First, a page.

Instead of confusion at the creation of a variety in languages, there is bewilderment at being able to understand the same message simultaneously. Simultaneous translation.

Lastly, I feel I can’t abandon my efforts to record my thoughts on the Tower of Babel without mentioning (largely irrelevantly) the Babel Fish from “A Hitchhiker’s Guide to the Galaxy”, so, to end, here are three quotes by Douglas Adams featuring the Babel fish:,

…if you stick a Babel fish in your ear you can instantly understand anything said to you in any form of language. The speech patterns you actually hear decode the brainwave matrix which has been fed into your mind by your Babel fish.”

“Meanwhile, the poor Babel fish, by effectively removing all barriers to communication between different races and cultures, has caused more and bloodier wars than anything else in the history of creation.”

“Now it is such a bizarrely improbable coincidence that anything so mind-bogglingly useful could have evolved purely by chance that some thinkers have chosen to see it as the final and clinching proof of the non-existence of God.

The argument goes something like this: “I refuse to prove that I exist,'” says God, “for proof denies faith, and without faith I am nothing.”

“But,” says Man, “The Babel fish is a dead giveaway, isn’t it? It could not have evolved by chance. It proves you exist, and so therefore, by your own arguments, you don’t. QED.”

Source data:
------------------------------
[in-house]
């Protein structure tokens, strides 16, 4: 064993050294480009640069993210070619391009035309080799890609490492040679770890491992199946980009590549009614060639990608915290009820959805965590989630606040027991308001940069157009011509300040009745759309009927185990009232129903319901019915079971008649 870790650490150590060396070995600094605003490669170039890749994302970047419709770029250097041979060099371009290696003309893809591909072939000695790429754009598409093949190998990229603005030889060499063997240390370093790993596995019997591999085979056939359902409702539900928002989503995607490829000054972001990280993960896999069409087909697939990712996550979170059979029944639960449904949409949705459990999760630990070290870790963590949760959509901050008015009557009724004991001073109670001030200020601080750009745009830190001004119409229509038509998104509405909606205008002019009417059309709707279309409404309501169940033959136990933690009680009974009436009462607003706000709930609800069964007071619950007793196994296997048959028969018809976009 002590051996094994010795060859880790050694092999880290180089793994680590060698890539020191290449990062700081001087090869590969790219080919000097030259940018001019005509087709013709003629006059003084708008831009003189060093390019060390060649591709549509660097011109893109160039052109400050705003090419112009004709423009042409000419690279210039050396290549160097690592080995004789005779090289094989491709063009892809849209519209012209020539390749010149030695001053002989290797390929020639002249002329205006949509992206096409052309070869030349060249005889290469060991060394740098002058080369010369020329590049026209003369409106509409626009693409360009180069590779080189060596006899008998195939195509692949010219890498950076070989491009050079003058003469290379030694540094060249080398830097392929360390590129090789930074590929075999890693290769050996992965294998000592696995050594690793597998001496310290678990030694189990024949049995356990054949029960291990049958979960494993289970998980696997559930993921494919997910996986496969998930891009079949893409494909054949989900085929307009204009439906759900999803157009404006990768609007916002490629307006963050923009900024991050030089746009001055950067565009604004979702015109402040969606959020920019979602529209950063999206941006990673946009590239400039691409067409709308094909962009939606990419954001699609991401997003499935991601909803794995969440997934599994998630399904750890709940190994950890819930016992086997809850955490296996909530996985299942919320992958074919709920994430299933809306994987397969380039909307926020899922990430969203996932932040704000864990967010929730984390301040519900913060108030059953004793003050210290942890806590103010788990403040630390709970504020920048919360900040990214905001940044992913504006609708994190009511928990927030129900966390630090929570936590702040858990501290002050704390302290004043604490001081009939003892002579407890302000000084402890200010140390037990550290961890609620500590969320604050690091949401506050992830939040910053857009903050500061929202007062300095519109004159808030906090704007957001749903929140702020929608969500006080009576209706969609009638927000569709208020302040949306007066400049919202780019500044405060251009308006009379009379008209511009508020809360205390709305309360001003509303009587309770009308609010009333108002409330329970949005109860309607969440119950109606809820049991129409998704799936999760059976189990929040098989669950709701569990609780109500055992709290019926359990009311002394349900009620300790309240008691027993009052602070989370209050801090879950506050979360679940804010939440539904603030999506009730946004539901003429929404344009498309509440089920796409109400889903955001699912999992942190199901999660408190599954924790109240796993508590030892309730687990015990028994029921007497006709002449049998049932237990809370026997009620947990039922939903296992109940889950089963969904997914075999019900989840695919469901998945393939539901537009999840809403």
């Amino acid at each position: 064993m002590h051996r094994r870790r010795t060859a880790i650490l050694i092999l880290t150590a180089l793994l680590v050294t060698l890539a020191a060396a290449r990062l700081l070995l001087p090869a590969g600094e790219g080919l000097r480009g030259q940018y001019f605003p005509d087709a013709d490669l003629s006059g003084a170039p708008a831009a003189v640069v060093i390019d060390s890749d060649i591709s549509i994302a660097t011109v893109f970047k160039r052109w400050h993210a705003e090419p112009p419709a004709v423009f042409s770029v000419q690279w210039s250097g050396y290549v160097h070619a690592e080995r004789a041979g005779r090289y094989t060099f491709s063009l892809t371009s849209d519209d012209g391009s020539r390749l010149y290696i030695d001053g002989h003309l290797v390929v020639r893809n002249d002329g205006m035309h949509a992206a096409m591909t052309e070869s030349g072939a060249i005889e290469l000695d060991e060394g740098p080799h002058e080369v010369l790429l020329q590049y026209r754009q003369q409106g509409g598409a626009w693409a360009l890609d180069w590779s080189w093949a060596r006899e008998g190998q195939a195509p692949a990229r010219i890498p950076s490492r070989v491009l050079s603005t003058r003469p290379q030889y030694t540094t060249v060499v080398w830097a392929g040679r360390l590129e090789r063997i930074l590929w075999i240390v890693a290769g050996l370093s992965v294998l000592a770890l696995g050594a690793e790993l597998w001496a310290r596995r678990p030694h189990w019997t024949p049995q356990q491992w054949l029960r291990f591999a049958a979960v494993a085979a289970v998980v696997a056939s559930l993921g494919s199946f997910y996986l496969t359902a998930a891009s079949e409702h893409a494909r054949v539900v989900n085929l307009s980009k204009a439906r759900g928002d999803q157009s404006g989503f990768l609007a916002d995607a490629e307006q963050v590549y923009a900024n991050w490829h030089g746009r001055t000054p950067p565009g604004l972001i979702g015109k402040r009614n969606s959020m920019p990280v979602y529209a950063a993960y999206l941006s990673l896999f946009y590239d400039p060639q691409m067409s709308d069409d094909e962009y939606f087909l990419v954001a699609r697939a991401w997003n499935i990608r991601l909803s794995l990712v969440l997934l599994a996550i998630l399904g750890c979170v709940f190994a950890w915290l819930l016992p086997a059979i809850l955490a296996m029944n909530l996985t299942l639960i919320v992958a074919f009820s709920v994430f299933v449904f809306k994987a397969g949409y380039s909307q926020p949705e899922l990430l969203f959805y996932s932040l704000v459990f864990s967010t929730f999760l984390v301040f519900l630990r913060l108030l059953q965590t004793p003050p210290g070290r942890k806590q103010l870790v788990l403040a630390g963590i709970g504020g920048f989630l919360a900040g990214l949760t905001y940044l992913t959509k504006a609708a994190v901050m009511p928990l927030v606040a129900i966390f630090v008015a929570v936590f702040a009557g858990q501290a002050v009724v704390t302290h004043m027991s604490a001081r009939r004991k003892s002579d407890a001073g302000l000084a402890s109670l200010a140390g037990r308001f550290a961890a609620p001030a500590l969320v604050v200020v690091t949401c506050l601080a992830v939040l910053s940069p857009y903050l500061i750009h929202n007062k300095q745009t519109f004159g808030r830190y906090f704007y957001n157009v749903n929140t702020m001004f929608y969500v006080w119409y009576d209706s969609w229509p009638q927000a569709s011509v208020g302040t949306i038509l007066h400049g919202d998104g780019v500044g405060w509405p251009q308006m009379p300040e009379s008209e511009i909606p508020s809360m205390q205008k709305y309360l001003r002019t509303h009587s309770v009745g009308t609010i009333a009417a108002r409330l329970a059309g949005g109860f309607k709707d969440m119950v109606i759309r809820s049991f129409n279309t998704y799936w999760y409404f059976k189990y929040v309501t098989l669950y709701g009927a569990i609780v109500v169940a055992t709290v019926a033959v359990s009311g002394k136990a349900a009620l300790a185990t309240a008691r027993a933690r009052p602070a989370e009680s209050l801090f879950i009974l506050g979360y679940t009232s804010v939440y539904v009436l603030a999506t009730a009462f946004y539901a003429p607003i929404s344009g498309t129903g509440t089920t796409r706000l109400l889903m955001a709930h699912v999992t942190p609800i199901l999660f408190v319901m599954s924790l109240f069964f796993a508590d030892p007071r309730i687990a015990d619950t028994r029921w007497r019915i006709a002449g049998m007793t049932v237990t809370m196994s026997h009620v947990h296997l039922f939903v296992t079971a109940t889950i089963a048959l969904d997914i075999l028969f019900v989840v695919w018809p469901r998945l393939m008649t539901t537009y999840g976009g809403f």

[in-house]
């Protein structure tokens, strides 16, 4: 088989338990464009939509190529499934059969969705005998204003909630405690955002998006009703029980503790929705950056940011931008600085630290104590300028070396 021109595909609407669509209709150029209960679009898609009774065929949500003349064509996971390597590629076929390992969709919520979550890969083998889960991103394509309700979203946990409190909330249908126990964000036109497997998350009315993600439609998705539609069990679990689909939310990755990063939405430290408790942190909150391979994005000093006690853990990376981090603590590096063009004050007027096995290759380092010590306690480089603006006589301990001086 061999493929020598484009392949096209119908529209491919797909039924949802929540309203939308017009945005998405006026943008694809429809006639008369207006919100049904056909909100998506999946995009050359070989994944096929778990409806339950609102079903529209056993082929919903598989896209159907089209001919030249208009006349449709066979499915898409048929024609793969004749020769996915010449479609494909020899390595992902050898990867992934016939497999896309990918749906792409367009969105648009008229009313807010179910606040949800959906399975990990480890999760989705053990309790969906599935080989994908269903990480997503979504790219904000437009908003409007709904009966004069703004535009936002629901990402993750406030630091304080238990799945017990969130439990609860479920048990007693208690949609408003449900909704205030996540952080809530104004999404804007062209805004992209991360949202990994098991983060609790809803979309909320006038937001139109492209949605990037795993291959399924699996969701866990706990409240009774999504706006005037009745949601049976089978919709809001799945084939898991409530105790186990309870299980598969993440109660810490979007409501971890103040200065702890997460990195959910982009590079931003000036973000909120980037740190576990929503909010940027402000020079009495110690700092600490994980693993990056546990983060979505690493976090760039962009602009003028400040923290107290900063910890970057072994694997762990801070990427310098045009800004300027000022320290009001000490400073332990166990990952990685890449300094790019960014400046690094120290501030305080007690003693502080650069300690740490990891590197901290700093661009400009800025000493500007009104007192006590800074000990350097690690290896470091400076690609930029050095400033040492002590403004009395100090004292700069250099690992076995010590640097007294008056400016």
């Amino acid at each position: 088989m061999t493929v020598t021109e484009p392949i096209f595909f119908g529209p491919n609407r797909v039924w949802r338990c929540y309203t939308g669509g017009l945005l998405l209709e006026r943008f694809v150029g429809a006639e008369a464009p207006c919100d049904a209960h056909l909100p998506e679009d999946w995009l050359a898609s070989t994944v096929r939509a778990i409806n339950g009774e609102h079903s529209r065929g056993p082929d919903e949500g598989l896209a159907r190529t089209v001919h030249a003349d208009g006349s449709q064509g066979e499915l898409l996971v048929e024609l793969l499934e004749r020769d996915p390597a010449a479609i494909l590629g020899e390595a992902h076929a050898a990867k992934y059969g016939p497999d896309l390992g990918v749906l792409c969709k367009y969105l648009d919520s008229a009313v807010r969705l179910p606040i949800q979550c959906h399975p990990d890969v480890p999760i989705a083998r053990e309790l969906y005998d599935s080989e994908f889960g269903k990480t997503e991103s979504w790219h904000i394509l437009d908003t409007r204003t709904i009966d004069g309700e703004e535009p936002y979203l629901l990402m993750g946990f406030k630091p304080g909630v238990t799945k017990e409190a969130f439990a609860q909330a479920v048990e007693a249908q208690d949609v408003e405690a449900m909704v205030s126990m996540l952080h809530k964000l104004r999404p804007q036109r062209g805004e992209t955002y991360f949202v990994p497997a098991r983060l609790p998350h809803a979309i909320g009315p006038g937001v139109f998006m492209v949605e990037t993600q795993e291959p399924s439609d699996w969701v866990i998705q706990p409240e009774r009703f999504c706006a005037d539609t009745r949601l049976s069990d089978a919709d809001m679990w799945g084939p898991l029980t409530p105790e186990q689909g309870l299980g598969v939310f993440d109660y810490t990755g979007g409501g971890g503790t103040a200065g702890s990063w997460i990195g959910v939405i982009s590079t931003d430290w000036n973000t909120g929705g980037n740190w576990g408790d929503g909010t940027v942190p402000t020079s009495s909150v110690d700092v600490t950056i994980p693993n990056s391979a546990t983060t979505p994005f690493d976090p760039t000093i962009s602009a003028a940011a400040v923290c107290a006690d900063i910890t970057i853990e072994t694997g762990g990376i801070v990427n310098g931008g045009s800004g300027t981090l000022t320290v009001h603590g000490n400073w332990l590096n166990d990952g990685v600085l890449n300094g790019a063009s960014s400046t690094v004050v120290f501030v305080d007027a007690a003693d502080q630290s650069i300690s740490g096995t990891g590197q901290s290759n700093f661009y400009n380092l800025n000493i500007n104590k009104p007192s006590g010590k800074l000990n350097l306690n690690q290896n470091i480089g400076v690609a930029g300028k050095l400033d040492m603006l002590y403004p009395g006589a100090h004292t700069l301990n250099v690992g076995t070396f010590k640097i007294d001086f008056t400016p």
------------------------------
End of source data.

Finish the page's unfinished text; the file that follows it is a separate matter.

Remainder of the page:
“Oh dear,” says God, “I hadn’t thought of that,” and promptly vanishes in a puff of logic.

“Oh, that was easy,” says Man, and for an encore goes on to prove that black is white and gets himself killed on the next zebra crossing.”

This is how it’s going to be. #E100

Landscape with Noah's Thank Offering (painting...

I had thought the rainbow was about rain – that God wouldn’t end the earth that way.

Today, it seems more like a symbol of grace.

Once Noah is out of the Ark and makes a sacrifice to God, God reflects on the whole situation, resolving:

“Never again will I curse the ground because of man, even though every inclination of his heart is evil from childhood.”

He commits to mankind in the long term; revises the practicalities and ground rules and institutes a new covenant.

Seasons and natural order are promised. Man is permitted to eat meat as well as plants. Human life is set aside as sacred because Man is made in God’s image.

Then the rainbow is given as a sign of this covenant – that the world and its natural order will continue, despite Man’s fallen state. The covenant is between God and everything in creation – not just Man.

I think that this story illustrates the beginning of the tension that people feel about good and evil – and why evil is permitted, if God is good.

In this story we can see that if God’s wrath were to fall on the earth, onto all who were disobedient – all whose “every inclination of his heart is evil from childhood” it would warrant utter destruction of all things.

But within the order outlined in this covenant, through the cycle of the seasons, the valuing of human life and a sense of justice and worth, through the care and use of the world’s resources, there is an existence of grace extended to a fallen people.

And a rainbow.

A Solution #E100

Noah's-Ark-floats-Chapelle-Sistine